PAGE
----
Turkish Air 1951 Crash in Amsterdam

Posted on 26. Feb, 2009 by in Featured

Information is starting to come forward on the Turkish Air crash. Again, I’m very hesitant to comment on an accident before the facts are released. Some of my readers have asked my opinion so I will address what facts are known. There are some striking similarities between it and the Colgan Air crash in Buffalo. Put icing aside, in my opinion icing was a distracter; pertinent only because it raised the stall speed. And the crew compensated for the increase by raising speeds, activating a switch that set higher speeds for approach.

So, what are the similarities? First both were on a normal approach; both had normal communications with approach control and switched to tower for landing clearance with no apparent problems. At that point, both experienced a pitch up and what was described as “turbulence” by the survivors of Turkish Air (Colgan went through severe gyrations). One survivor claimed he heard the power come up (like the Colgan flight) before it impacted. However there is conflicting information that mentions the possibility of engine failure.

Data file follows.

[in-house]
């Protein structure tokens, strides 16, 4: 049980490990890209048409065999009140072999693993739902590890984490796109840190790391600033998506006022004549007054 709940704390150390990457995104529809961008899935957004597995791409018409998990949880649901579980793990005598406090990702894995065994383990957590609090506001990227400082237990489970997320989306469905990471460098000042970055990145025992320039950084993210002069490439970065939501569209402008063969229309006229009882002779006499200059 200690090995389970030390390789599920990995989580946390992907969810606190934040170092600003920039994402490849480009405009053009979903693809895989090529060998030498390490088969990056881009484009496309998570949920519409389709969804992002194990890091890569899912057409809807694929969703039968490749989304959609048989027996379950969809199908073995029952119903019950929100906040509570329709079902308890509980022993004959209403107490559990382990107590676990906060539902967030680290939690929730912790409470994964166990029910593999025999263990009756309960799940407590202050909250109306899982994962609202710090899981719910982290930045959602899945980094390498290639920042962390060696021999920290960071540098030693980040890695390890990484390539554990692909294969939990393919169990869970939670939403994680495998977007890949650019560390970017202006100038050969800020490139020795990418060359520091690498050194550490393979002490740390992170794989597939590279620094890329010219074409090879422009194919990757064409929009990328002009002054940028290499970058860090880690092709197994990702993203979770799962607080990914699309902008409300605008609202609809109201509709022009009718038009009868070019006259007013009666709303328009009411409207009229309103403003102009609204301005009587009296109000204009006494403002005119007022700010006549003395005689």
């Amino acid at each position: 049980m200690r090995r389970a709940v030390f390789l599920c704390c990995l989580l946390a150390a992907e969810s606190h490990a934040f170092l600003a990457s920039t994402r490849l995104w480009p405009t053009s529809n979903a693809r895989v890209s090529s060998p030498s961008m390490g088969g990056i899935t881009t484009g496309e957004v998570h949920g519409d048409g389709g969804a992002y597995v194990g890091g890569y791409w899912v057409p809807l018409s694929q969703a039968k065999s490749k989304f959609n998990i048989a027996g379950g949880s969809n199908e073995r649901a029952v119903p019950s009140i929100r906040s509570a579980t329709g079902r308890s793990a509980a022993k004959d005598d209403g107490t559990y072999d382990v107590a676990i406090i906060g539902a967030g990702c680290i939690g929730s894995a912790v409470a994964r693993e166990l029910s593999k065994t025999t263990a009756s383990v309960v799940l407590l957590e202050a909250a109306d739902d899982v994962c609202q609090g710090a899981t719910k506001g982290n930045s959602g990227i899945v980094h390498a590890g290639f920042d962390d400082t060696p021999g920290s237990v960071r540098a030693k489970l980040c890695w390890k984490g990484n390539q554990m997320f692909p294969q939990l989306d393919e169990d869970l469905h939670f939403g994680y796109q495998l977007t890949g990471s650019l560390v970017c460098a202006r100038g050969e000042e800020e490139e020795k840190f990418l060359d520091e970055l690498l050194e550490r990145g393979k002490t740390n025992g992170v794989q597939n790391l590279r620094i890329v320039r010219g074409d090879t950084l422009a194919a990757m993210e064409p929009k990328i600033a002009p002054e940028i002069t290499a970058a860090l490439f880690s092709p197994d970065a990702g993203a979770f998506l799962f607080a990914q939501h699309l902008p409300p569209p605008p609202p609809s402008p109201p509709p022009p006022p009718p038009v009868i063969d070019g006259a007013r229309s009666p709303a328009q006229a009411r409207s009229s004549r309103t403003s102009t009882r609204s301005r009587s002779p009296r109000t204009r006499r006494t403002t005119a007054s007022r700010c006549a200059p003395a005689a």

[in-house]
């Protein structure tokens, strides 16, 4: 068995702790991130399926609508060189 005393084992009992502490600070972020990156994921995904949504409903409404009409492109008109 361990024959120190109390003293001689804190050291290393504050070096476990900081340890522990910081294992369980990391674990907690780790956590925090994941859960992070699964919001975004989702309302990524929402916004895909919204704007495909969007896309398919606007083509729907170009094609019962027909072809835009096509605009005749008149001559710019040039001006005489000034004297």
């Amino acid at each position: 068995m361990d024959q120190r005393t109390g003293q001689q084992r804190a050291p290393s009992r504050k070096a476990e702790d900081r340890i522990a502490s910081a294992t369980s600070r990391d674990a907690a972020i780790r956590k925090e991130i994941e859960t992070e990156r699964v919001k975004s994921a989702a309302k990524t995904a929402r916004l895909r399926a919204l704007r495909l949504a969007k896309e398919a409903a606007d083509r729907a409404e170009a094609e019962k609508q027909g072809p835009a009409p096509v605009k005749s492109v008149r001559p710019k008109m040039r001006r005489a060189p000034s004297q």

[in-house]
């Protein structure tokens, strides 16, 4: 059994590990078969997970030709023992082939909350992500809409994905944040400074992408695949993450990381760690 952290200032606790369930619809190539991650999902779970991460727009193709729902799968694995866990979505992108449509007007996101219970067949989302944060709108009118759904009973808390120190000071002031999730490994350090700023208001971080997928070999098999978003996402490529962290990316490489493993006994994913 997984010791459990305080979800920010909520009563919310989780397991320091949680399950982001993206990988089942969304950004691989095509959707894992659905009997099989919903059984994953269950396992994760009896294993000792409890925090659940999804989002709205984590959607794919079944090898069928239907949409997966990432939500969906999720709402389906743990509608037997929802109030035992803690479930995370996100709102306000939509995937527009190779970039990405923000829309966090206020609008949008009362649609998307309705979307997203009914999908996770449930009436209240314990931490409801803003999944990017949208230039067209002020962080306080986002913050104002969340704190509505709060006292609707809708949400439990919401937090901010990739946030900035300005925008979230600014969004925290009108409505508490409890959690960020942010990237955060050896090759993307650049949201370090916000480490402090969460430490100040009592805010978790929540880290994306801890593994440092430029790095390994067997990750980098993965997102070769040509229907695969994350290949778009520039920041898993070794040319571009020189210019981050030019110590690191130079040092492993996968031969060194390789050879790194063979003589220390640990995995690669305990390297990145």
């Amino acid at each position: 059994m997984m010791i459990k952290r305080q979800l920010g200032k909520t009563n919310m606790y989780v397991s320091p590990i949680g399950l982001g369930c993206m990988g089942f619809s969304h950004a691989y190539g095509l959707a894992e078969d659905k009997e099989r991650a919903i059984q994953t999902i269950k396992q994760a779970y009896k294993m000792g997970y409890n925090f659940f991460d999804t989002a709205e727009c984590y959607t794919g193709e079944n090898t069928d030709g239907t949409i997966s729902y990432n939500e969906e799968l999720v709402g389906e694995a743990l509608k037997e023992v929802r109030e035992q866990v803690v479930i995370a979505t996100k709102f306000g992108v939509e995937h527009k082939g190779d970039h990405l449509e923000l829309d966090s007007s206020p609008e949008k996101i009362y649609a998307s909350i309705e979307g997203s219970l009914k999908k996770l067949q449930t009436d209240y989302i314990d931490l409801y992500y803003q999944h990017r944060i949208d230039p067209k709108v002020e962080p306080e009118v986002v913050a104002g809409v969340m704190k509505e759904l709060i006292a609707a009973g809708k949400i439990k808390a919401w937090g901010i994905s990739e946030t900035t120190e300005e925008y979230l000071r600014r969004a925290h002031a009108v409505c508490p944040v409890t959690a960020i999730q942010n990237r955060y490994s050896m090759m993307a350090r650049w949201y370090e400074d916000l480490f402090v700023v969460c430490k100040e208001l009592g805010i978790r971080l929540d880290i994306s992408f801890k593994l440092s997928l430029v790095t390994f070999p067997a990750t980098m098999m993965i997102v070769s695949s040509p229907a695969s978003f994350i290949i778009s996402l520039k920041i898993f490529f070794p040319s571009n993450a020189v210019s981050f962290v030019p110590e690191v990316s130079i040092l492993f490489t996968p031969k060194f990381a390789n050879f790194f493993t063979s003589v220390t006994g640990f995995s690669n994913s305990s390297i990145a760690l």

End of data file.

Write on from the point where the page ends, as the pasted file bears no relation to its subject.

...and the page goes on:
Investigators have admitted the aircraft “lost speed” and “came straight out of the sky” it is probable that the turbulence and pitch up was a wing stall. The cause will come out as the flight data recorders are analyzed. These accidents are tragic, even more so if they could have been prevented.

No Responses to “Turkish Air 1951 Crash in Amsterdam”

  1. Rick 26 February 2009 at 19:17 #

    Good post, Chip. Very informative. Looking forward to hearing about black box readings out of Paris.
    Too many crashes lately. It bothers me a bit.

  2. Chip 26 February 2009 at 21:43 #

    It bothers me too. I’ve been worried that the trend would shift. I’m hearing the black boxes are already in Paris. i suspect there will be leaks by the AM. I suspect this is a case that the boxes will tell all.

Leave a Reply